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    Something wicked this way comes

    THE ATTACKS have not stopped. I have received at least three emails about attacks on women in Bangalore for wearing jeans / drinking / being free individuals.

    One victim has blogged about the horrific incident:

    And as soon as they turn around in protest, the car doors are flung open, and a stream of 4-5 rabid men run out towards these women, screaming obscenities in Hindi and Kannada against women in general, fists flailing. Some of us who came in running at the sound of the screaming brakes now stand in the middle in defense of our women, and then blows start raining down. One of the goons make a couple of calls over the cellphone, and in seconds a stream of other equally rabid goondas land up. They gun straight for the women, and everyone – a few well-meaning bystanders, acquaintances who know us from the restaurant, basically everyone who tries to help the women – starts getting thoroughly beaten up. Continue reading

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    Saturday: Protest in Bangalore

    DEFEND THE RIGHT TO LOVE

    Date: Saturday, February 14, 2009
    Time: 12:00pm – 2:00pm
    Location: Mahatma Gandhi Statue on MG Road at 12 o’clock. We will walk through MG road and Brigade road Continue reading

    Nothing Moral About It

    By Anuradha Prasad

    When I first heard about the Mangalore pub incident, I was not surprised. Ever since the BJP came into power, as glad as I was to see the Gowdas go, I felt some apprehension. ‘Moral policing’ and communal conflicts always seem to ride on BJP power.

    However, it was later, when I watched the videos that captured this disgusting act, that I was horrified, angry and sickened. The government’s lack of immediate action, the speeches against ‘pub culture’, the lack of remorse about what they are doing in the name of ‘morals’ left me indignant. Continue reading

    Sunday: Say, I am – a performative walk.

    Students of Srishti School of Art, Design and Technology, Bangalore, have organized a choreographed demonstration against the mangalore attacks and the statements that made after that. This walk is on Sunday, 8th Feb, 4 pm onwards. Continue reading

    Protest against Mangalore incident in Delhi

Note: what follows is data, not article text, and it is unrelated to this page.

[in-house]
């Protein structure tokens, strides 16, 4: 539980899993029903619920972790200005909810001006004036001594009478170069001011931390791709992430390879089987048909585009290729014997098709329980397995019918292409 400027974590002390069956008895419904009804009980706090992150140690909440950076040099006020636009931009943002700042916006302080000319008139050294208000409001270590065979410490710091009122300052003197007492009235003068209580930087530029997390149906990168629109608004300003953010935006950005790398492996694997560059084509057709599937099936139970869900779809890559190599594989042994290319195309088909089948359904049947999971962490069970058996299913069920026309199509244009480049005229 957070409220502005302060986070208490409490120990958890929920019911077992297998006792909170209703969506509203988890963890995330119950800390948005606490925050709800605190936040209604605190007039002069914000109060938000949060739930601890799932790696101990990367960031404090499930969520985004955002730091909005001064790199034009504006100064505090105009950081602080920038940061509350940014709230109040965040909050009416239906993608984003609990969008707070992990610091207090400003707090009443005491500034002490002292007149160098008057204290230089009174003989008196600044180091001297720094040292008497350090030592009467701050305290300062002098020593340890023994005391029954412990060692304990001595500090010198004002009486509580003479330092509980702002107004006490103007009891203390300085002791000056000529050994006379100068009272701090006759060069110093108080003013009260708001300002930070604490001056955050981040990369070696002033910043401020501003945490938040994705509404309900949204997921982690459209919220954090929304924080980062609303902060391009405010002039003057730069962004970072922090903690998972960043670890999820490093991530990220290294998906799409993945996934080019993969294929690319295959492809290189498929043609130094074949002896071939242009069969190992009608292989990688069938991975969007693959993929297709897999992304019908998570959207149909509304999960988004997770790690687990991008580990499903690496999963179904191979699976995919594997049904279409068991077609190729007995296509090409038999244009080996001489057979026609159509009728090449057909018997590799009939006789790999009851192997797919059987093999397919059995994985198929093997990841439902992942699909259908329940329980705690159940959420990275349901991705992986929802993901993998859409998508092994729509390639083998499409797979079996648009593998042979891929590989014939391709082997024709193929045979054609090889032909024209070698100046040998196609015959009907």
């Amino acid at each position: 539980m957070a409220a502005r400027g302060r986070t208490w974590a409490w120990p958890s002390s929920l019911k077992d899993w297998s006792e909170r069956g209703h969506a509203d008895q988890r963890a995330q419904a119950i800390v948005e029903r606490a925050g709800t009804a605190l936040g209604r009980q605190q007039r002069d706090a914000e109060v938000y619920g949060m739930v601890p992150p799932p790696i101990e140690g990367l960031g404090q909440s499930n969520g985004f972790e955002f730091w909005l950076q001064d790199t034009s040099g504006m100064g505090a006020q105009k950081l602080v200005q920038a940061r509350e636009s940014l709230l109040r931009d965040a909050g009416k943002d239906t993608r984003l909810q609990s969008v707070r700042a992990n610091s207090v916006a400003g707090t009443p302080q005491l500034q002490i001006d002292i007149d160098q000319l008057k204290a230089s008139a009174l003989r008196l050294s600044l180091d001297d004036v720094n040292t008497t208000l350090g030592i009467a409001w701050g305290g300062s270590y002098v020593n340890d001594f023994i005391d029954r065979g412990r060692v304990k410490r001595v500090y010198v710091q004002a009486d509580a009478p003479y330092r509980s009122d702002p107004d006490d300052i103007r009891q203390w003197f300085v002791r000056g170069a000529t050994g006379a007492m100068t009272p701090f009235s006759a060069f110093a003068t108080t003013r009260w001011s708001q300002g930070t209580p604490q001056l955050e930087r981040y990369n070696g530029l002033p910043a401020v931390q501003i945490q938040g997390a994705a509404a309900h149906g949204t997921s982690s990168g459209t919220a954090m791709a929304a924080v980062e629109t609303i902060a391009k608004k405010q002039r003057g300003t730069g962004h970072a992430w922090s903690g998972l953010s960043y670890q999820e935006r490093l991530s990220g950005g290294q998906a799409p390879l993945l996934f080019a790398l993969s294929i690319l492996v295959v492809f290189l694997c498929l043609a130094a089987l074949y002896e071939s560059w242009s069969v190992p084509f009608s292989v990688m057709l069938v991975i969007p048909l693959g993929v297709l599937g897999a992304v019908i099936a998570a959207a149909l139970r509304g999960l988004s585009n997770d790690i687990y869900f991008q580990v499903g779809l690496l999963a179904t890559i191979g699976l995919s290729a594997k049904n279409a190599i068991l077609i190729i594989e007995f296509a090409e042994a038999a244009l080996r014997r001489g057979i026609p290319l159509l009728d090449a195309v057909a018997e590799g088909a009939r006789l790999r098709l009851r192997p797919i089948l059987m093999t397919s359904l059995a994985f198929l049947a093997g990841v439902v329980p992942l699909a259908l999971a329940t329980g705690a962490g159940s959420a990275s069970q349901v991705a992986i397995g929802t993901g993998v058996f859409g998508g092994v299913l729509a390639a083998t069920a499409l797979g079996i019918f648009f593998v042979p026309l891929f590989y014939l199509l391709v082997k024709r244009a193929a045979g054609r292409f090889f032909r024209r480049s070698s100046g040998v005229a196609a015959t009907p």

Protest against Assault on Women in Mangalore Pub and State Inaction

    We condemn the brutal assault by members of the Sri Ram Sene on young women in a pub in Mangalore, Karnataka, on Saturday, 24 January 2009. We are shocked by the response of the State administration, police, and political leadership, some of whom have dismissed this as a ‘minor incident’, while others have blatantly justified the violence. We believe that such threats to the democratic freedom and human rights of citizens, cannot be treated as ‘minor’. This incident, and the unabashed justifications of it are part of a larger trend to curb the freedoms of women in the name of a regressive and distorted notion of Indian culture and tradition.

    To strongly condemn the disturbing trend of violence against women and ‘moral policing’ as a means to enforce a particularly regressive interpretation of culture, there will be a protest on Tuesday 3rd February, outside Karnatak Bhavan, Chanakyapuri (near Samrat hotel), Delhi, at 3 pm.

    Jagori, Nirantar, Saheli, Sama

    An Open Letter to the State Government from the Women of Karnataka

    We fear for lives of women in this state… is the Government listening? Is there a Government in this State at all? Or is it only a political party whose highest priority is its own regressive right wing agenda, which violates the responsibility of governance?

    In one of its latest acts of bigotry and intolerance, members of the Sri Rama Sene and the Bajrang Dal barged into a lounge bar on Balmatta road in Mangalore and viciously attacked the girls who were present there. Their crime: Firstly they were indecently dressed and second, despite being Hindu, they were daring to socialise with Muslim boys. Prasad Attavar, State Deputy Convener of the Sri Ram Sene said that it was “a spontaneous reaction against women, who flouted traditional Indian norms of decency.”

    And what was the spontaneous response from the government to this absolutely uncultured act of violence against young girls in the name of culture? Not surprisingly a studied silence from the powers that be and total inaction and apathy from the subservient police force in South Canara. Continue reading

    Of Need and Exploitation: Domestic Workers in Karnataka

    ‘I BEGAN WORKING when I was ten. I used to look after a child for which I was paid ten rupees a month. Today I am almost forty and I continue to work as a domestic maid. The difference is that my bones ache and I do not have the same energy. This is what happens to most of us who do domestic work. This job has no PF or ESI or anything like that. We work at others’ houses our entire lives and are left with nothing at the end,’ Maariyamma is angry but she continues to chop the double beans with great ease. Continue reading